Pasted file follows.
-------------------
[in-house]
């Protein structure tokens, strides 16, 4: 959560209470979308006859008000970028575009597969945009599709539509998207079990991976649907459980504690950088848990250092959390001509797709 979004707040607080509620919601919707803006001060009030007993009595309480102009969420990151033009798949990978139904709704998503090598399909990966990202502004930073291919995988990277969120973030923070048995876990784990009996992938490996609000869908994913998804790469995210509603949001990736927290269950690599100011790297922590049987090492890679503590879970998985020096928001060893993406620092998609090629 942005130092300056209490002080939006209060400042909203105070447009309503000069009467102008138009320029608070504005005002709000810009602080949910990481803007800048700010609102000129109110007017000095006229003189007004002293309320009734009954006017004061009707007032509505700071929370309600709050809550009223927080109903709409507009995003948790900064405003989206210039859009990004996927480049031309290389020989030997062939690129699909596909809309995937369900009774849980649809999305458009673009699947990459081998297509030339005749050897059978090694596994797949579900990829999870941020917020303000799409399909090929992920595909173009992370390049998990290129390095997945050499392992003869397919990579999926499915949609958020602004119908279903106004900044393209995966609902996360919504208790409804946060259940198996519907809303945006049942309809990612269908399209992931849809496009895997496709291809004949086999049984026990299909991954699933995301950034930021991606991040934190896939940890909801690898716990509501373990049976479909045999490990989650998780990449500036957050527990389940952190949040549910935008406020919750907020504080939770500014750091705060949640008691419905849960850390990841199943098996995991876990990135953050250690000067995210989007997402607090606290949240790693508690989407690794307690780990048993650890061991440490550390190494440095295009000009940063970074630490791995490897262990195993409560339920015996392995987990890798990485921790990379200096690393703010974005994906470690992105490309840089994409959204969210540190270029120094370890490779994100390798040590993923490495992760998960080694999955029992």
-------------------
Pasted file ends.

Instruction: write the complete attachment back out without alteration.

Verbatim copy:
[in-house]
């Protein structure tokens, strides 16, 4: 959560209470979308006859008000970028575009597969945009599709539509998207079990991976649907459980504690950088848990250092959390001509797709 979004707040607080509620919601919707803006001060009030007993009595309480102009969420990151033009798949990978139904709704998503090598399909990966990202502004930073291919995988990277969120973030923070048995876990784990009996992938490996609000869908994913998804790469995210509603949001990736927290269950690599100011790297922590049987090492890679503590879970998985020096928001060893993406620092998609090629 942005130092300056209490002080939006209060400042909203105070447009309503000069009467102008138009320029608070504005005002709000810009602080949910990481803007800048700010609102000129109110007017000095006229003189007004002293309320009734009954006017004061009707007032509505700071929370309600709050809550009223927080109903709409507009995003948790900064405003989206210039859009990004996927480049031309290389020989030997062939690129699909596909809309995937369900009774849980649809999305458009673009699947990459081998297509030339005749050897059978090694596994797949579900990829999870941020917020303000799409399909090929992920595909173009992370390049998990290129390095997945050499392992003869397919990579999926499915949609958020602004119908279903106004900044393209995966609902996360919504208790409804946060259940198996519907809303945006049942309809990612269908399209992931849809496009895997496709291809004949086999049984026990299909991954699933995301950034930021991606991040934190896939940890909801690898716990509501373990049976479909045999490990989650998780990449500036957050527990389940952190949040549910935008406020919750907020504080939770500014750091705060949640008691419905849960850390990841199943098996995991876990990135953050250690000067995210989007997402607090606290949240790693508690989407690794307690780990048993650890061991440490550390190494440095295009000009940063970074630490791995490897262990195993409560339920015996392995987990890798990485921790990379200096690393703010974005994906470690992105490309840089994409959204969210540190270029120094370890490779994100390798040590993923490495992760998960080694999955029992």